Zeke Owen, or, as he is better known, “Tattoo Zeke”, was born in 1940 and was the first person to re-open tattooing in Guam, since his uncle, Ernie Sutton, opened his shop there in the 1950s. Zeke Owen started tat- tooing on the Pike in 1957.
The Pike is considered one of the West Coast’s historical tattoo sites thanks to Bert Grimm & Bob Shaw, two legends of tattooing. Zeke was part of that crew till, a few years later, he opened his own shop in Rachael and Punchy’s Terminal Café in Agana.
Zeke moved to Joe Blas Tavern towards Tamuniing and later back to Hawaii. He started Ed Hardy in the business, in San Diego, many years ago. When he worked at 1033 Hotel St. in Hawaii, on military paydays, Zeke would work nights with Sailor Jerry Collins, around the corner on Smith St., after Jonny Walker left Jerry’s. Mike Malone worked at Zeke’s shop in San Diego, when it was called “The Ace Tattooing Company“. Hardy and Owen had a shop together in San Diego, for a few years. He has worked at many of the older shops in the US, with Kazuo Oguri (aka Hori Hide), in Gifu City, Japan and with almost everyone in New York City, including Jonathan Shaw. This is just a hint as to the provenance of Zeke Owen, one of the tattoo industry’s bona fide heroes.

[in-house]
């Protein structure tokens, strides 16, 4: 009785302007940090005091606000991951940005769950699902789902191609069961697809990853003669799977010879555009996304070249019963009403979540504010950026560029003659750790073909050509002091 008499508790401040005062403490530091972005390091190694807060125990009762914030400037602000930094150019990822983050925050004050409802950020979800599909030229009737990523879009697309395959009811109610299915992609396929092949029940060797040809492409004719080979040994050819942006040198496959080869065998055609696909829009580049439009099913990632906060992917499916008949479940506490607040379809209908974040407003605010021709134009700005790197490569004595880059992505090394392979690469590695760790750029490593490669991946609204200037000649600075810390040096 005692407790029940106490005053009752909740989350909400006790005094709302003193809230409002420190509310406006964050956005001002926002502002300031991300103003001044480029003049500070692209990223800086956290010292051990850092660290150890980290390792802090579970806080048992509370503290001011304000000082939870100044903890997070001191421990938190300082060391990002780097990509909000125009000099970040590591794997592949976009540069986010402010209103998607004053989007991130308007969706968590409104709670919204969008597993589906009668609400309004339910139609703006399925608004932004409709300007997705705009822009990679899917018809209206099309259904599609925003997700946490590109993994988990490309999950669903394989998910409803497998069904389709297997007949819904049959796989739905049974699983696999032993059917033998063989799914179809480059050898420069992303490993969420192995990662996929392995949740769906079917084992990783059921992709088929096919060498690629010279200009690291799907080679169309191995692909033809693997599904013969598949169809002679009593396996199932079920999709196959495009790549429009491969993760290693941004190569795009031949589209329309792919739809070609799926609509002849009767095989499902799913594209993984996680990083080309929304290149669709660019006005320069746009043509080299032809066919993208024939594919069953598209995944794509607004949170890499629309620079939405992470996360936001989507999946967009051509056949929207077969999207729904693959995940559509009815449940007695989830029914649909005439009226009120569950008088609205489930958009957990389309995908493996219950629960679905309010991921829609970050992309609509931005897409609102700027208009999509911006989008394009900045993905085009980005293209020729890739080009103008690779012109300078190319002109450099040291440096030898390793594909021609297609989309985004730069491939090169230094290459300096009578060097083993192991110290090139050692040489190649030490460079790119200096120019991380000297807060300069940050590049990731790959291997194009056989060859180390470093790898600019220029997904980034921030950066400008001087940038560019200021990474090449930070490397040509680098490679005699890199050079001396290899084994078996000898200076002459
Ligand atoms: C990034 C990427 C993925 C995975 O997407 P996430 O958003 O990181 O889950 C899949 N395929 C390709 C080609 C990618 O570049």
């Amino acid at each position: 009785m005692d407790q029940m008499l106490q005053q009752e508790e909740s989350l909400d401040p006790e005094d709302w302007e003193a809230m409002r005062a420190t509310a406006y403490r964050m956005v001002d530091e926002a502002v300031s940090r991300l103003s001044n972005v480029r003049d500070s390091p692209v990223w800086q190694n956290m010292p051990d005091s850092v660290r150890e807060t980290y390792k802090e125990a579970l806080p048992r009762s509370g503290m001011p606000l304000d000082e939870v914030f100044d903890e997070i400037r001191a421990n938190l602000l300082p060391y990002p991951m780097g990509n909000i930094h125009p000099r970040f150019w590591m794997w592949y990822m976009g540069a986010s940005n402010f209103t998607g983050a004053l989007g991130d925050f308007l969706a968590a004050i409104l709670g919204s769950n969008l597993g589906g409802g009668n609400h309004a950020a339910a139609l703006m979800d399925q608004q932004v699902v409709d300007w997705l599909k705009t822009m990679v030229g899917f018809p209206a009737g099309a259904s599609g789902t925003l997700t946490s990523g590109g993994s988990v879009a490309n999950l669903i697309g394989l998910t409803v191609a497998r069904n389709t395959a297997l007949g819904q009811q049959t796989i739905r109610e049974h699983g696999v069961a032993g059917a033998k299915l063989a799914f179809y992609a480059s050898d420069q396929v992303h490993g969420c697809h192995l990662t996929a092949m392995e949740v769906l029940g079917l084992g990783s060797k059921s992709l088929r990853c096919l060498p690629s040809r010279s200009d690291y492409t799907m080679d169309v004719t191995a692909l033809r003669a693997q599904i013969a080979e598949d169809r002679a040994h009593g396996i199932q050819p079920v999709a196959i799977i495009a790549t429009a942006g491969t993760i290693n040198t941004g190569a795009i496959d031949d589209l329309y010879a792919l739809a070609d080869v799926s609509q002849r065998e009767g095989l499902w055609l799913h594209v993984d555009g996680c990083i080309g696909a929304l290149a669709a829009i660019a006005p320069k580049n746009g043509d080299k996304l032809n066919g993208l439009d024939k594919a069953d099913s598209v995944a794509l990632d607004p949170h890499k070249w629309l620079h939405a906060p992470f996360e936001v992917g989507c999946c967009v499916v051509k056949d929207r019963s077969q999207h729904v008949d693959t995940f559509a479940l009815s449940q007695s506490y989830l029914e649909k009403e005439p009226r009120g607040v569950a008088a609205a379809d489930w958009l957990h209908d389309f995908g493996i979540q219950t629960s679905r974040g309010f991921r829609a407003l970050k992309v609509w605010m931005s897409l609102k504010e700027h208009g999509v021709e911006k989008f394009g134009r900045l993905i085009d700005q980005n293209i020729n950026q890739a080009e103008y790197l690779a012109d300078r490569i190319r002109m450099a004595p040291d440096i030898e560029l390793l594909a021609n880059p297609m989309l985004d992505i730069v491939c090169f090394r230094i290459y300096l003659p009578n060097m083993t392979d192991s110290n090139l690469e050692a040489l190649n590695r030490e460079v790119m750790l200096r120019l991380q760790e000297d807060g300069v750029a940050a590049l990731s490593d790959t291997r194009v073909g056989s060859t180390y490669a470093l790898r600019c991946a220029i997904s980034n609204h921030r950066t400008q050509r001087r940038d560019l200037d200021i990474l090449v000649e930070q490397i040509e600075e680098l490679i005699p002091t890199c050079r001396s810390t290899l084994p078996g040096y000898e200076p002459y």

Zeke was on one of the forerunners of early Japanese Style tattooing in America. He has spent decades on the road doing guest spots at tattoo shops from Georgia to Alaska, tattooing collectors, spinning yarns, and selling antique tattoo art & stencils. Owen’s charisma, wit, lifestyle and encyclopedic memory of tattoo legends and lore was captured in his popular “Ask Zeke“, columns in Skin&Ink magazine, some of which are reprinted on the website tattooroadtrip.com blog.
His influence on the tattoo community is immeasurable. Others have tried to follow and failed, because when they made Zeke Owen, they broke the mold. The stories about him are endless. Back in the day, he was what tattooing was all about: being a tough survivor in an outlaw business based on art. Sadly, one of the most common issues plaguing tattoo artists from every generation is the serious lack of medical coverage and retirement options available to independent, blue collar craftsmen & women in the profession. From basic medical coverage to disability, these are real-world concerns for tens of thousands of professional tattoo artists, all across the world.
Recently, the tattoo community was made aware of Zeke Owen‘s medical situation, and came together to help raise more than $25,000 to help pay for this amazing man’s Alzheimer’s treatment and his nursing home. We love you, Tattoo Zeke!